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Jaryaca Baker enjoys smooth transition as business owner

Jaryaca Baker makes smoothies at the Rez Rally on Jan. 7, 2023, in Hollywood. The Brighton resident opened her business in 2022. (Photo Kevin Johnson)

Jaryaca Baker was working for the Seminole Tribe’s Education Department when she decided that an 8-to-5 job in the office might not be the best fit for her and her family.

Baker, 28, who grew up in a large family on the Brighton Reservation, wrote down a list of ideas for potential businesses she could pursue. She thought back to meeting a woman who had set up a trailer that offered coffee and other items at a softball tournament.

“It was so cute,” Baker said.

That set the wheels in motion – literally – for Baker, who left her job last year to start Three J’s Ice Cream, which offers a variety of ice cream and smoothies. She operates it out of a trailer that she brings to events. Since opening on Oct. 27, 2022, Baker has done several birthday parties and a basketball tournament.

Her biggest event came in January when her black Chevrolet Silverado pickup truck with a Firman dual fuel generator in the bed and trailer in tow pulled into Seminole Estates for Rez Rally, one of the tribe’s largest annual gatherings that attracts hundreds of runners and walkers.

Jaryaca Baker, left, and her mother, Mona, work during a busy morning at the Rez Rally on Jan. 7, 2023, in Hollywood. (Photo Kevin Johnson)

Throughout the morning, a steady stream of customers lined up to buy ice creams and smoothies. At times the line was a dozen or so deep. Baker, who received help from her mom, Mona, said it was an exhausting, but fulfilling day as they served an estimated 300 ice creams and about the same number of smoothies.

“I like making our people happy, and they love our ice cream,” Baker said.

Baker is in a happy place as a business owner and mother of three kids, all age 8 and under. She said owning and running her business provides an opportunity for her to set an example.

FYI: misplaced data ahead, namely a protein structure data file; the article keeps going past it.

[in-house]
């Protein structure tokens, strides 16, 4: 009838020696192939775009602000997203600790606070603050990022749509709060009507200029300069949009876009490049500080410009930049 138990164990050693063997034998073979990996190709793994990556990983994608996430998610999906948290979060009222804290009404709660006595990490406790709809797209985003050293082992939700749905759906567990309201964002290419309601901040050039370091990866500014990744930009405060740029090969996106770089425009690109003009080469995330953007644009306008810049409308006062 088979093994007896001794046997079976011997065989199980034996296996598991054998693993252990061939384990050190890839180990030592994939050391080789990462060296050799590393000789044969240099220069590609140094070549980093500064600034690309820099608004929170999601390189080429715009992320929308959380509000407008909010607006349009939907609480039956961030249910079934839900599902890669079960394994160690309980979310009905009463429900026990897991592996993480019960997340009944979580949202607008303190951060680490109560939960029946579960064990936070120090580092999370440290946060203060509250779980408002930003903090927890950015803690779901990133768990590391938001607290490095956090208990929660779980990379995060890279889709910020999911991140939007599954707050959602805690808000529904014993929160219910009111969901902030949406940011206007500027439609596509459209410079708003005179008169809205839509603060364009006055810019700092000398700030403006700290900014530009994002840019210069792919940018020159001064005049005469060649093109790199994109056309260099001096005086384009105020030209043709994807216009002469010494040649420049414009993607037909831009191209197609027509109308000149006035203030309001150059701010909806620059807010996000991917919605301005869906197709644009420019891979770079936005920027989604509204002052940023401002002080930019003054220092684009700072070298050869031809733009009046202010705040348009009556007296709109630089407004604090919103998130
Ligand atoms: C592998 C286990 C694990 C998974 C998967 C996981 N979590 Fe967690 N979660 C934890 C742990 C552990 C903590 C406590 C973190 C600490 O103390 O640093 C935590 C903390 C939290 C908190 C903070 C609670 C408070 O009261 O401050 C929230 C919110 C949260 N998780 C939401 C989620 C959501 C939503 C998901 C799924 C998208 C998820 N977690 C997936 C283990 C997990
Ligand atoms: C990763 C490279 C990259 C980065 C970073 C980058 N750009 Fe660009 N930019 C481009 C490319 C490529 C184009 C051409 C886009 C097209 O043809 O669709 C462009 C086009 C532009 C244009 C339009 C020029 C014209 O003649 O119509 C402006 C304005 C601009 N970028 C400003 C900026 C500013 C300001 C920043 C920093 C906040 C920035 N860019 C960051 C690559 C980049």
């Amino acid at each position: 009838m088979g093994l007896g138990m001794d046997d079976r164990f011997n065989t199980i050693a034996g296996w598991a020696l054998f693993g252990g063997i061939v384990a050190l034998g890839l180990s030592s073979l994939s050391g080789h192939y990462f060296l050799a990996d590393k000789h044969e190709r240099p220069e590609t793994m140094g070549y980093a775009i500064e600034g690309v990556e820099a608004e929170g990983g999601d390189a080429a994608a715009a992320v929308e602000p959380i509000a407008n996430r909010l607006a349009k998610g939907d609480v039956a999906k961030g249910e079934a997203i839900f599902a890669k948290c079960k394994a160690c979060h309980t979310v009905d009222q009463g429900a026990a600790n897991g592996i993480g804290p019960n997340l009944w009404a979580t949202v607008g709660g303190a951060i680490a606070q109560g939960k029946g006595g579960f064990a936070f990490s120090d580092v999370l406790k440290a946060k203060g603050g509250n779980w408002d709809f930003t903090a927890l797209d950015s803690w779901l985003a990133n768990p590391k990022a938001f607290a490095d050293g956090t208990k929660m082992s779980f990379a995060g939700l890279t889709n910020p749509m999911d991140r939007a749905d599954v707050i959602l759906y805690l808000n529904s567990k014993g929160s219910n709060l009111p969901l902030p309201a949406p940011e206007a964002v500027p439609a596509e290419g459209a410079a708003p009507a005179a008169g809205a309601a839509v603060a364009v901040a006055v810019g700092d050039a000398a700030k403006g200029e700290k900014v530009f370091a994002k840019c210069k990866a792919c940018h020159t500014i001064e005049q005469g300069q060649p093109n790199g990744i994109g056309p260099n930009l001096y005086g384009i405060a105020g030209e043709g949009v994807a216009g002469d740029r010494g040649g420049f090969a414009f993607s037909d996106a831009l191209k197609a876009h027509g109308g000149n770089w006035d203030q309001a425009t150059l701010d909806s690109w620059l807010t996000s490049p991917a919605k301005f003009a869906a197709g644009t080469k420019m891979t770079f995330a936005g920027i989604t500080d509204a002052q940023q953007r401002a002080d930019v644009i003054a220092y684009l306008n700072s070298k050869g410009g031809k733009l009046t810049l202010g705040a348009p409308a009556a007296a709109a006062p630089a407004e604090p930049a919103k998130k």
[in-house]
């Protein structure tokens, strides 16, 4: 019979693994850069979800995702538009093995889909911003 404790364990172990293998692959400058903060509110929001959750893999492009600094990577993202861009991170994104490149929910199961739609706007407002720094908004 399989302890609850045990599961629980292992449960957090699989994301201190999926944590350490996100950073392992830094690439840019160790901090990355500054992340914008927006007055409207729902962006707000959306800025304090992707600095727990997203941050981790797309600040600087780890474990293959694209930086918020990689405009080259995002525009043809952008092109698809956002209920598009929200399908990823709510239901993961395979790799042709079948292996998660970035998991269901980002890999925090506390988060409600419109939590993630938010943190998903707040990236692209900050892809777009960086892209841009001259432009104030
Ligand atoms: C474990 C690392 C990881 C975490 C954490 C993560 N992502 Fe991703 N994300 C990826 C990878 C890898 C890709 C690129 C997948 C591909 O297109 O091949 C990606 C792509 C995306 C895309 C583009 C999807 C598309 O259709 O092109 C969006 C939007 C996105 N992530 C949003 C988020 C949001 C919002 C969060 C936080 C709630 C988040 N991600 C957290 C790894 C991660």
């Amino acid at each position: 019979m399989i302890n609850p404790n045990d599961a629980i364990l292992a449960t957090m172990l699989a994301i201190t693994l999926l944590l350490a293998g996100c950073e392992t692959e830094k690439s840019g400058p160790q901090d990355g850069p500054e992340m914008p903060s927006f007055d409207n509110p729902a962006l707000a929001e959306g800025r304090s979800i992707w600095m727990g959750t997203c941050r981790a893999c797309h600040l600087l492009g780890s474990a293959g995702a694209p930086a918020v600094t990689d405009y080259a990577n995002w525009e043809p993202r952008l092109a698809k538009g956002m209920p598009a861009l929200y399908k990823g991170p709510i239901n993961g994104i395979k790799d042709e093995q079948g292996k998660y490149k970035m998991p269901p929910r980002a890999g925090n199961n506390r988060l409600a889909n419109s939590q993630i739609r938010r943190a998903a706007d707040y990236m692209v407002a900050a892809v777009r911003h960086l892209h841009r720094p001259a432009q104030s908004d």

“I want to show my kids you are supposed to do things and not sit around,” said Baker, who has a degree from Keiser University and is working on another one in interdisciplinary studies with a focus on business.
Even though the kids are too young to work, Baker made sure they would be part of the business. Hence, the Three J’s name, which is for her sons, Jhettzyn and Jherricko, and her daughter, Jhennie.

Before Baker could sell her first fruity pebble ice cream roll – which she said is the best seller – or a banana-peanut butter smoothie – another popular item – plenty of work needed to be done to get the business rolling.

She purchased a trailer and customized it. She wanted it to be a warm, welcoming set up. Unlike food trucks where people usually walk up to the side to place an order, the Three J’s trailer opens in the back and customers can walk up a ramp and place their order while standing at a counter. The more personable set-up is ideal for Baker, who said she enjoys meeting people.

“I wanted the inside to look fun, not cluttered. It’s comfortable and fun,” Baker said.

Baker received a lot of help from her dad, Preston, to make the trailer a business.

“My dad built everything. He built all the counters and shelves and did the floors. I bought a sink on Amazon,” Baker said.

A friend provided electrical help. The children’s father, her mom and her four brothers all pitched in with painting and other assistance. She registered her business with the state and secured purchasing ice cream from a company in West Palm Beach.

Baker said she hopes to be at upcoming events such as the Brighton Field Day Festival and Chalo Nitka as well as continuing to do private events. She arranged a deal for local students of the month to receive a free ice cream or smoothie as a reward.

Being able to own a business that she can operate around her children’s schedules has proven to be a win-win situation for Baker.

“It’s everything I wanted,” she said.

To contact Jaryaca Baker about her business, email

Kevin Johnson
Kevin Johnson is senior editor. He has worked for The Seminole Tribune since 2014. He was previously an editor, photographer and reporter for newspapers in Southwest Florida and Connecticut. Contact Kevin at